Browsing by Subject "Absorbable protein"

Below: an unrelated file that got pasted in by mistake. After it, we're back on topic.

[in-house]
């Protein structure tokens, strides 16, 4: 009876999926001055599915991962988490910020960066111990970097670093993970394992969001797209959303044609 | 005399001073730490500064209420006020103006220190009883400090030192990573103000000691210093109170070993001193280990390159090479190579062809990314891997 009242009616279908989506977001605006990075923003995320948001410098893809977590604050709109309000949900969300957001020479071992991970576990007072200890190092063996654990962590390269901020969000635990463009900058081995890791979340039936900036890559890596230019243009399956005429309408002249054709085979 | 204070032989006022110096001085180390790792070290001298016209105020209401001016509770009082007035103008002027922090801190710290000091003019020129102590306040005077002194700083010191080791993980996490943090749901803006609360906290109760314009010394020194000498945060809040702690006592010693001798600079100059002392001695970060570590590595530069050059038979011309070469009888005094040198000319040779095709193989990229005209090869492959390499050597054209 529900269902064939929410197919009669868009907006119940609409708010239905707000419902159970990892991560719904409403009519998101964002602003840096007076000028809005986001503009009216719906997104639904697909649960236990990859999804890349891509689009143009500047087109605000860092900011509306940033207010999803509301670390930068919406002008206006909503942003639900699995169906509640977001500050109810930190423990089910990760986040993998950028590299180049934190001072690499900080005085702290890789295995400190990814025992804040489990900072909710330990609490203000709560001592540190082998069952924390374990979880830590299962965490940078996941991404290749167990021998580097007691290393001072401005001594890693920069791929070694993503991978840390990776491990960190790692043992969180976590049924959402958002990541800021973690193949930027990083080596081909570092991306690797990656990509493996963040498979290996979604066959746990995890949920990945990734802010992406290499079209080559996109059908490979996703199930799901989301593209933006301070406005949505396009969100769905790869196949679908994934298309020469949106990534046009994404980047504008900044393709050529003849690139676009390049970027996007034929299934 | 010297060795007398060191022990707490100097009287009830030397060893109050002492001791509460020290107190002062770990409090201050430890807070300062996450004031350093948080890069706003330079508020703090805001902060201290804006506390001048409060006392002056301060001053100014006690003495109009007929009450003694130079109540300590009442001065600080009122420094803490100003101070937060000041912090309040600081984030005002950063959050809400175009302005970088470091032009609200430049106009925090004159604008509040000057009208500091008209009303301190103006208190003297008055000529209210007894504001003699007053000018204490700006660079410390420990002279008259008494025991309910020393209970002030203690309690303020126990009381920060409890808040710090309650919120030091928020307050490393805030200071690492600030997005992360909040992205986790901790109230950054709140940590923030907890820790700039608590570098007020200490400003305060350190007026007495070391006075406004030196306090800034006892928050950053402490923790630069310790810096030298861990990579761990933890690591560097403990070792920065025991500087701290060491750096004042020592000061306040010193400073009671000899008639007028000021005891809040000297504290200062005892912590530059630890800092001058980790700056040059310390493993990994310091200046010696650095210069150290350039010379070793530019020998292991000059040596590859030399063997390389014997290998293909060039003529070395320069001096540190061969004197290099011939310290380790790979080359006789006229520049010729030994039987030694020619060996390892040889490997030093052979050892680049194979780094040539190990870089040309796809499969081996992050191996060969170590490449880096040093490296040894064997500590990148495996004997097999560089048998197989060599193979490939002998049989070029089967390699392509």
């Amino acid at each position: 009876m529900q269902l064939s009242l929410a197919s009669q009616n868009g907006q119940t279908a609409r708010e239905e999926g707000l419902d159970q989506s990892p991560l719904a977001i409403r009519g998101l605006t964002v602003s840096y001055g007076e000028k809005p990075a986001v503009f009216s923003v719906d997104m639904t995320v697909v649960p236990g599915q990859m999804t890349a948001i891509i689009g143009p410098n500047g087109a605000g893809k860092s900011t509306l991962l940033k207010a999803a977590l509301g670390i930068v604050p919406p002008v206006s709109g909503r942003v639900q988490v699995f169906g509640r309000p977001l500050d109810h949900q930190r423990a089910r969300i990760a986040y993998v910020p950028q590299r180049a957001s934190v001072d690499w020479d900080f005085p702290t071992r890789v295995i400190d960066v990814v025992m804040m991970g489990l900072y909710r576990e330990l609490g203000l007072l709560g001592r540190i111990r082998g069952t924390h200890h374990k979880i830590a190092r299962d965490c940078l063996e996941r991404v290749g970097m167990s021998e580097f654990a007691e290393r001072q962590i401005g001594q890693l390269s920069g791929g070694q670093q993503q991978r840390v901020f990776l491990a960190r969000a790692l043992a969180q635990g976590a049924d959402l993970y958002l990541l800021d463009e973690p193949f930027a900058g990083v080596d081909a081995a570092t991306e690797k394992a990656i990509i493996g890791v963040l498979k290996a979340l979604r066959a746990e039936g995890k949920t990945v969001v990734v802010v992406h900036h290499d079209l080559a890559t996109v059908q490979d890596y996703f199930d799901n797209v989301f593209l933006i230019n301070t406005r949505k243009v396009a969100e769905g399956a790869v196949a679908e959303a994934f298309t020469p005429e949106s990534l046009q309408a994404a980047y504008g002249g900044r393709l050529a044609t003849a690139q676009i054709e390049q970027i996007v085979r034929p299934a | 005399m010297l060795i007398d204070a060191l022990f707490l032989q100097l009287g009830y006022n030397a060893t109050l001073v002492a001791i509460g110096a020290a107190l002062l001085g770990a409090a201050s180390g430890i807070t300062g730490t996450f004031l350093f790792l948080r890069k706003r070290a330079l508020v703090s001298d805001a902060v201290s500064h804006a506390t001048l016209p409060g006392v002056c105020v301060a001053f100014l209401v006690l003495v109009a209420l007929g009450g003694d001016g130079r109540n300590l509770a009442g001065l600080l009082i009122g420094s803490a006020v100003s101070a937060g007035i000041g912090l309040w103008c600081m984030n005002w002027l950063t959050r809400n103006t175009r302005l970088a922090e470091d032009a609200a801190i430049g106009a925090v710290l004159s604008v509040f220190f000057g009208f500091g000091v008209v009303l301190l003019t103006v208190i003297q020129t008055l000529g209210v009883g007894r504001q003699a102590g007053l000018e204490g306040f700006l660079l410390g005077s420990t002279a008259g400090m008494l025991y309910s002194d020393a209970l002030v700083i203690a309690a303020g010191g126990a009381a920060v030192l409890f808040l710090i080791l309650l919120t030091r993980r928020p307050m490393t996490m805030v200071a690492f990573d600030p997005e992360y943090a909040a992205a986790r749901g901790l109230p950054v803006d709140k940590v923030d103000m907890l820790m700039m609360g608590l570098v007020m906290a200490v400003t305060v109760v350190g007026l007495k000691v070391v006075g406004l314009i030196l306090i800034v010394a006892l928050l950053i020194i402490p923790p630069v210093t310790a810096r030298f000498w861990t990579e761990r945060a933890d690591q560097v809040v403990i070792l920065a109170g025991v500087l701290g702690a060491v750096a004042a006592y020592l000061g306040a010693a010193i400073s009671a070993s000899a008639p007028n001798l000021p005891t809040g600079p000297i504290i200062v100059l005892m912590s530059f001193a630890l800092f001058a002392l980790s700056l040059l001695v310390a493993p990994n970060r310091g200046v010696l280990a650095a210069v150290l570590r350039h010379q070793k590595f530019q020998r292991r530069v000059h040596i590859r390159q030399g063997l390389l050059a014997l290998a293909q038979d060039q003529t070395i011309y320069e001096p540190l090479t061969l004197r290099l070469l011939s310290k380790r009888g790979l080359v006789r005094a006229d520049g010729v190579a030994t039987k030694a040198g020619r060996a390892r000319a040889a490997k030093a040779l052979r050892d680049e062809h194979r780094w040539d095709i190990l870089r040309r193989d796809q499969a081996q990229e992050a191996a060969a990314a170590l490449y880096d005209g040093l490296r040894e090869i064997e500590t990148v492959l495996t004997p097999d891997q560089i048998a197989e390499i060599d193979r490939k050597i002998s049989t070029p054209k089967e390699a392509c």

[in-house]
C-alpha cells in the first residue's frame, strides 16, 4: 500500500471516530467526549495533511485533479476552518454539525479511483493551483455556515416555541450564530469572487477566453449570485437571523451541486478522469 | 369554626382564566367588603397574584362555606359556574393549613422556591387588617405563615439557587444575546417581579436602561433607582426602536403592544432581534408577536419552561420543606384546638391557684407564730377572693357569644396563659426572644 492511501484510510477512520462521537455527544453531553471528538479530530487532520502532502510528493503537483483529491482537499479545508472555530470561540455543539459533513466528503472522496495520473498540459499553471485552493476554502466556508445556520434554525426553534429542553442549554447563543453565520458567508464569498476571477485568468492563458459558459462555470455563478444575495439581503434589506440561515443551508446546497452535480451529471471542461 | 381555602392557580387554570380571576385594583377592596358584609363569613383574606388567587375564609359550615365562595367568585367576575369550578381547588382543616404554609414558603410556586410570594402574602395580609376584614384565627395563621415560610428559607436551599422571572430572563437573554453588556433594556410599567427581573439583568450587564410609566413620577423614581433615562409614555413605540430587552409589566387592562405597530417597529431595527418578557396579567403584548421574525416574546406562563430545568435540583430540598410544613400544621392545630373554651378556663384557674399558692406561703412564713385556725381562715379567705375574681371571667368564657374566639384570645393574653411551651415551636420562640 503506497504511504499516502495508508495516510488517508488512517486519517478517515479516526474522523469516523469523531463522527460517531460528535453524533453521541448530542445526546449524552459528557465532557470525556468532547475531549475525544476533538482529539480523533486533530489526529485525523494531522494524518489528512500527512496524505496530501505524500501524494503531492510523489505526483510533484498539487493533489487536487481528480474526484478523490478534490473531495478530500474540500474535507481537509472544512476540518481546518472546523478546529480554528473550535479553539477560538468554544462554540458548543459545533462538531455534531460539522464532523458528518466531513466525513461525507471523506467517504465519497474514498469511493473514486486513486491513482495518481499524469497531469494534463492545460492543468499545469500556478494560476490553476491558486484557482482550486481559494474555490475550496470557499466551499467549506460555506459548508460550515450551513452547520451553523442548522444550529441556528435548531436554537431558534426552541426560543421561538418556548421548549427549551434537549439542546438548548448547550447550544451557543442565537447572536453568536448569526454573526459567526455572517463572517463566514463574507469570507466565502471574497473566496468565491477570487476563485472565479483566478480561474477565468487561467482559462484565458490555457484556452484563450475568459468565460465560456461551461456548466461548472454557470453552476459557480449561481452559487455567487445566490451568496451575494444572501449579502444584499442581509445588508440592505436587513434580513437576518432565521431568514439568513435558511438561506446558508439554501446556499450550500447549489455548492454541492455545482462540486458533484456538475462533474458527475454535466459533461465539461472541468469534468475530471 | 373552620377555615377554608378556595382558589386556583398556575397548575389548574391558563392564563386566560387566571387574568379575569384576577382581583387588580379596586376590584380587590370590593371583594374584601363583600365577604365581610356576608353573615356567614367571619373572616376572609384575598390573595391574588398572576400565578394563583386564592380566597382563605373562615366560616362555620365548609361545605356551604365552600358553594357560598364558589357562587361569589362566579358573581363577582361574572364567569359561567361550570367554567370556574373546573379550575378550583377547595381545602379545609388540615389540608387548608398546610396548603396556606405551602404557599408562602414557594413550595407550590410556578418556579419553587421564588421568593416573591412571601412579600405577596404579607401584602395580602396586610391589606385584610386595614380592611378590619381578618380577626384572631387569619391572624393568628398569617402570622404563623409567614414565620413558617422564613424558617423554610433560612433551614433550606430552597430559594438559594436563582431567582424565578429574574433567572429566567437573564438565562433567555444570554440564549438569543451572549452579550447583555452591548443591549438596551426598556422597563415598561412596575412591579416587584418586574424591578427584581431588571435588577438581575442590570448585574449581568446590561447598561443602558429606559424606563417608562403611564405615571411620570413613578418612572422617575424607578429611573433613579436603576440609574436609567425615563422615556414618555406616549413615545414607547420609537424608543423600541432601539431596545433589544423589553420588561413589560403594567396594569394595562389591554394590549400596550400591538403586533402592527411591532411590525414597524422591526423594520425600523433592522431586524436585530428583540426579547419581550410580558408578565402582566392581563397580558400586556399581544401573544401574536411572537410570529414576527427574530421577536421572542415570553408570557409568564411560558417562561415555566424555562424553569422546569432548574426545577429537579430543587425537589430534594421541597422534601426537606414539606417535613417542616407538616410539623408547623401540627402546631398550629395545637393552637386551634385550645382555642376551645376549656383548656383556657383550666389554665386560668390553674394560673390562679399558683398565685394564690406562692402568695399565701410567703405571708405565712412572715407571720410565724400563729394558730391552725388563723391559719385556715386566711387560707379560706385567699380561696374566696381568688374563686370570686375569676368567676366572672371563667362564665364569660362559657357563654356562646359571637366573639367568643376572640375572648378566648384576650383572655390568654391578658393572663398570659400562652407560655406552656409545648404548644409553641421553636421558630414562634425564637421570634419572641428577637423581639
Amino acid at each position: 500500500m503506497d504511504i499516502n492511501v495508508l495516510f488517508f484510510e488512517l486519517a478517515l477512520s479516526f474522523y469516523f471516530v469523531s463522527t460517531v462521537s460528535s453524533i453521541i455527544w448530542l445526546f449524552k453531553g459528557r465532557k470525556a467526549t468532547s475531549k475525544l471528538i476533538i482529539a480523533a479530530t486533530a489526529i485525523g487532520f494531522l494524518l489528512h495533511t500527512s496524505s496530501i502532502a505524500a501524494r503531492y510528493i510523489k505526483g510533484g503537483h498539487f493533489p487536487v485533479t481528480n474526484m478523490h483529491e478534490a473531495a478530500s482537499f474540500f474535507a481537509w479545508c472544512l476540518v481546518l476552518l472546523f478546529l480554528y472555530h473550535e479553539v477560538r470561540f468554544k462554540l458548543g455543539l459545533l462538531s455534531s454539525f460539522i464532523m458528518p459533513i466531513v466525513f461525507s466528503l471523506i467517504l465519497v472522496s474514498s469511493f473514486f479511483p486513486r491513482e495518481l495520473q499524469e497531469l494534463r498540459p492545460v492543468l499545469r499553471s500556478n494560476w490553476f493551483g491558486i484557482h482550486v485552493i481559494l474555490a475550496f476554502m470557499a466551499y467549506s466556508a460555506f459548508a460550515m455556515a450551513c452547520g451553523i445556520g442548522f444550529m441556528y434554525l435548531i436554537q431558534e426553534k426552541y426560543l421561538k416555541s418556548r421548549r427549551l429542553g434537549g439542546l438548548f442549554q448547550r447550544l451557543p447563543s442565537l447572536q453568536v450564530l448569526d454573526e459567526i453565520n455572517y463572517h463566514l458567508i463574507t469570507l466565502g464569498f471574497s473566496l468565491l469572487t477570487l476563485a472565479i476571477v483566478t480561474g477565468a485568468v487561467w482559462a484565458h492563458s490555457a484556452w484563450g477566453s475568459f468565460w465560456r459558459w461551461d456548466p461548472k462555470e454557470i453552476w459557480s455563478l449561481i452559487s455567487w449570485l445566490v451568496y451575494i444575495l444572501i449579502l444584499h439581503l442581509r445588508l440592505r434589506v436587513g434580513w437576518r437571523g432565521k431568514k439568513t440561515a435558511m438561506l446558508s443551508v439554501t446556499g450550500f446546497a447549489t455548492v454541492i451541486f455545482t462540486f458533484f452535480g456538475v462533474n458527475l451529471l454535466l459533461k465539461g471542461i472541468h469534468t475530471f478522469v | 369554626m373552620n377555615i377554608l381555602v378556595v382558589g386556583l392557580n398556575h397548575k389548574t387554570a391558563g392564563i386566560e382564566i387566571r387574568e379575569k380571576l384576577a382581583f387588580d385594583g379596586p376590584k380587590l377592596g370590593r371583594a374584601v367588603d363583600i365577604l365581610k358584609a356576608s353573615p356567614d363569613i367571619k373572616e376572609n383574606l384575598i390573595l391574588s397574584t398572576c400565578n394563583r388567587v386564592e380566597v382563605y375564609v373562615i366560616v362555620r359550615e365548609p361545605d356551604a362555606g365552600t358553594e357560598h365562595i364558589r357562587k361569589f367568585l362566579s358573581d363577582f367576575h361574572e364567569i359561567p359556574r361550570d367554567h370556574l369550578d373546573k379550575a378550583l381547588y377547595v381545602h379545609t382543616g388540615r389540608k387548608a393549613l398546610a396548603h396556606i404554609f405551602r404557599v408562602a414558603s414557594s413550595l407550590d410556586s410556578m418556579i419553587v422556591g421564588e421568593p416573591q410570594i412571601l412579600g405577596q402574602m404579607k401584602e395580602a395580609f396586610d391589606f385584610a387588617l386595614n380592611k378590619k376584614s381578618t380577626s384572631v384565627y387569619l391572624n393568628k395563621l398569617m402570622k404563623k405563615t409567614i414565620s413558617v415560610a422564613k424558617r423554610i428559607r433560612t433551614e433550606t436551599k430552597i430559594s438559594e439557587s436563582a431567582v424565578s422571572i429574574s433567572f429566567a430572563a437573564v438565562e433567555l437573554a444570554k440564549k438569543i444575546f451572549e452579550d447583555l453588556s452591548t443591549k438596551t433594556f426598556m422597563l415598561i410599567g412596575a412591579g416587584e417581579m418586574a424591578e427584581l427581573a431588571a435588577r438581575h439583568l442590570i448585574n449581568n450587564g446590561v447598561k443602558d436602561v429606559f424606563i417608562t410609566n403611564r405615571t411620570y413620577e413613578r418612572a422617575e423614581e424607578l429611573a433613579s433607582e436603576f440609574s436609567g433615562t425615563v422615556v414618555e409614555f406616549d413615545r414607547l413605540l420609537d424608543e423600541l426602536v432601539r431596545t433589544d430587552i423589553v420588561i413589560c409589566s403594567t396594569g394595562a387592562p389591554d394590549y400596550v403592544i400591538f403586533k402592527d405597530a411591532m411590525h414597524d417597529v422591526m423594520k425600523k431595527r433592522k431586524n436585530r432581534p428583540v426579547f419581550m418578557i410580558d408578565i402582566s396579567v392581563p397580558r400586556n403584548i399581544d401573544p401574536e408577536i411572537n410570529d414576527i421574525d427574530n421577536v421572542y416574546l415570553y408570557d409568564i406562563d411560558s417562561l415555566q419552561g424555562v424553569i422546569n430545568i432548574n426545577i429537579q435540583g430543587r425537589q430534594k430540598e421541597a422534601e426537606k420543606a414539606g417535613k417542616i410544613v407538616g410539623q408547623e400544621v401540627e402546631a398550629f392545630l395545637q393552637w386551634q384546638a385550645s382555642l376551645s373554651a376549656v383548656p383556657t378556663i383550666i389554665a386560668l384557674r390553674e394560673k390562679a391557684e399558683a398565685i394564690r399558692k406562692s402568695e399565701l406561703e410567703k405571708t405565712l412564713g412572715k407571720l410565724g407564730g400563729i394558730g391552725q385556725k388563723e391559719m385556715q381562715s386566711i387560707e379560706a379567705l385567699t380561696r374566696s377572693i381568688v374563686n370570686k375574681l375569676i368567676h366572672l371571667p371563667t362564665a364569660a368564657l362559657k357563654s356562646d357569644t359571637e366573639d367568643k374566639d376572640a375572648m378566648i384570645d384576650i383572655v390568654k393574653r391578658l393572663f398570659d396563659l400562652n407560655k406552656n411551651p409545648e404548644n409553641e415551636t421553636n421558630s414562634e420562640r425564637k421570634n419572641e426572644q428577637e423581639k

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Evaluation and Refinement of the French Protein System (PDI) under Irish Conditions(Teagasc, 2004-01-01)The CP and DM degradability of grazed grass (between April and October, inclusive) and grass silage samples (differing in cut number and treatment) was determined using the in situ technique and the results obtained were used to calculate the PDIE and PDIN values. The degradability data on 12 concentrate ingredients from a previous study (Woods, 2000) were used to estimate PDIE and PDIN values for these feedstuffs. The mean PDIE and PDIN values determined for grass were 81 g/kg and 127 g/kg DM, respectively and for grass silage were 60 g/kg and 94 g/kg DM. Regression analysis resulted in equations to predict the PDIN of samples of grazed grass (PDIN = 3.8 + 0.628 CP) (R²= 0.999) and grass silage (PDIN = 5.9 + 0.605 CP) (R²= 0.997), and the PDIE of grazed grass (PDIE = 181.4 - 0.104 NDF - 0.195 ash - 0.047 OMD) (R²= 0.987) and grass silage (PDIE = 27.7 + 0.083 DMD - 0.147 CP) (R²= 0.812). The PDIE and PDIN values of 11 of the 12 concentrate ingredients were similar to those used in the French Tables but the maize distillers’ grains in this study and those used in France would appear to be quite different products. The response to PDIE and PDIN in the diet of lactating cows was evaluated and the effect of better balancing the PDIE and PDIN supply on the efficiency of N utilisation was assessed. Twenty autumn calving cows were blocked in a complete Latin Square design and assigned to four different diets varying in PDIN and PDIE content. Each of the four treatments consisted of a concentrate, maize silage and grass silage in the proportions 37:38:25 on a DM basis. There were 4 periods of 4-week duration each. Diet A contained 92 g/kg DM of PDIE and 116 g/kg DM of PDIN. Diet B contained 103 g/kg DM of PDIE and 122 g/kg DM of PDIN. Diet C and D over supplied PDIN at 137 g/kg and 153 g/kg, respectively relative to PDIE at 111 g/kg DM. Dry matter intake increased significantly with the excess dietary PDIN relative to PDIE but there were no significant differences in milk yield and composition. Decreasing the supply of PDIE in the diet (i.e. diet A vs. B) resulted in no significant effect on milk or constituent yields but did significantly reduce the efficiency (kg milk / kg DMI) of milk production. There was also a significant reduction in the efficiency of milk produced per kg DMI with increasing dietary concentrations of PDIN and increasing PDIN: PDIE balance (B>C>D). Increasing the dietary PDIN from 122 to 153 g/kg DMI increased urine N (+54%), faecal N (+11%) and plasma urea concentrations (+75%). The results indicate that the optimum concentration of dietary PDI is approximately 103 g/kg DM for cows producing about 35 kg of milk per day. A better balance between PDIE and PDIN supply improves the efficiency of conversion of DM to milk and dietary protein.